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Paul, other senators push for sentencing overhaul

Kentucky Sen. Rand Paul on Wednesday implored Senate colleagues to support a sweeping overhaul of federal sentencing guidelines, saying they disproportionately affect minorities and are reminiscent of Jim Crow-era laws.

"There is no justice here," said the libertarian and potential 2016 GOP presidential candidate. "It is wrong and it needs to change."

Paul recounted from memory to a hearing of the Senate Judiciary Committee several cases he said he'd learned about where mandatory minimums had resulted in a miscarriage of justice

He said one man, Edward Clay, was arrested with less than 2 ounces of cocaine. Even as a first-time offender, he was sentenced to 10 years in prison because of mandatory sentencing guidelines, Paul said.

"Each case should be judged on its own merits," Paul said. "Mandatory minimums prevent this from happening."

Paul has drafted legislation with Senate Judiciary Committee Chairman Patrick Leahy to give judges wider latitude to craft their own sentences as one way to relieve prison overcrowding and bring down the exploding costs of running prisons. The committee is looking at that bill and another that focuses on waiving mandatory minimum prison terms in some drug cases.

There are more than 218,000 federal prisoners, according to the Bureau of Justice Statistics, a number that grown from about 25,000 federal prisoners in the 1980s, when many mandatory penalties were put in place.

Wednesday's hearing was the first step in what supporters hope will be legislative action by the end of the year. The Senate Judiciary Committee has not yet scheduled a meeting to discuss the bills affecting mandatory sentences. But Leahy has said repeatedly he would like to press forward on the issue.

In the House, there are no comparable sentencing reform bills and the chairman of the House Judiciary Committee, Rep. Bob Goodlatte, R-Va., has voiced skepticism. But a number of House Republicans have backed different reform efforts and have said they are watching closely what the Senate does.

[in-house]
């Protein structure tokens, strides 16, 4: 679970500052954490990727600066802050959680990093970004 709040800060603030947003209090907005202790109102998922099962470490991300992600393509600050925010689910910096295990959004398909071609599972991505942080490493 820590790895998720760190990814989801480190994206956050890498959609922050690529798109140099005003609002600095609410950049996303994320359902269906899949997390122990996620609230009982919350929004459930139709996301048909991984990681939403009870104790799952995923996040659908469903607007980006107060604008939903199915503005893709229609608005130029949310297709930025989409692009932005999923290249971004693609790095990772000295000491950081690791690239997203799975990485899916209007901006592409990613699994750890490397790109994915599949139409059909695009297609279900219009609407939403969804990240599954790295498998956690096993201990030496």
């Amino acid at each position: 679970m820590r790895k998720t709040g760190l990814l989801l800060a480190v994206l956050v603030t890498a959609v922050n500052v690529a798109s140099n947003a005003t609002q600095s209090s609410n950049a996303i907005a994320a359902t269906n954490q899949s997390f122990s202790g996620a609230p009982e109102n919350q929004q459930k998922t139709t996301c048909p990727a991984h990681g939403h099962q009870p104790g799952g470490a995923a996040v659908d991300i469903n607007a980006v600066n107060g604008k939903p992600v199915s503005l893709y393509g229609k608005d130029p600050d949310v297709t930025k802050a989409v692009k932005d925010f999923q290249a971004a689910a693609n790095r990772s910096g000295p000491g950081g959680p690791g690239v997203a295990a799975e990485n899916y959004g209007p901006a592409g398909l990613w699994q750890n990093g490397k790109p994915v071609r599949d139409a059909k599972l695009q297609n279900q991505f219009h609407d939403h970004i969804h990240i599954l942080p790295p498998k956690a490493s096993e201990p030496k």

At Wednesday's hearing, the committee heard from two supporters of reform efforts, Brett Tolman, a former U.S. attorney in Utah, and Marc Levin, the policy director for the Right on Crime Initiative at the Texas Public Policy Foundation.

But another witness, Scott Burns, the executive director of the National District Attorneys Association, said mandatory minimums had been a useful tool for state and local prosecutors and questioned the push to change them.

"Why now?" Burns said. "With crime at record lows, why are we looking at sweeping changes?"

Sen. John Cornyn, R-Texas said efforts to correct problems were noble, but "we have to be careful not to legislate by anecdote. We have all heard legal horror stories."

Leahy pleaded with his colleagues to work together on the issue, saying it is one of the most important the committee is considering. To bring home the impact, he asked a dozen or so family members of prisoners sentenced to mandatory minimums to stand up.

The family members, who had traveled from Montana, Texas, Utah and Illinois, among other places, stood and clutched photos of their loved ones as Leahy closed the committee hearing.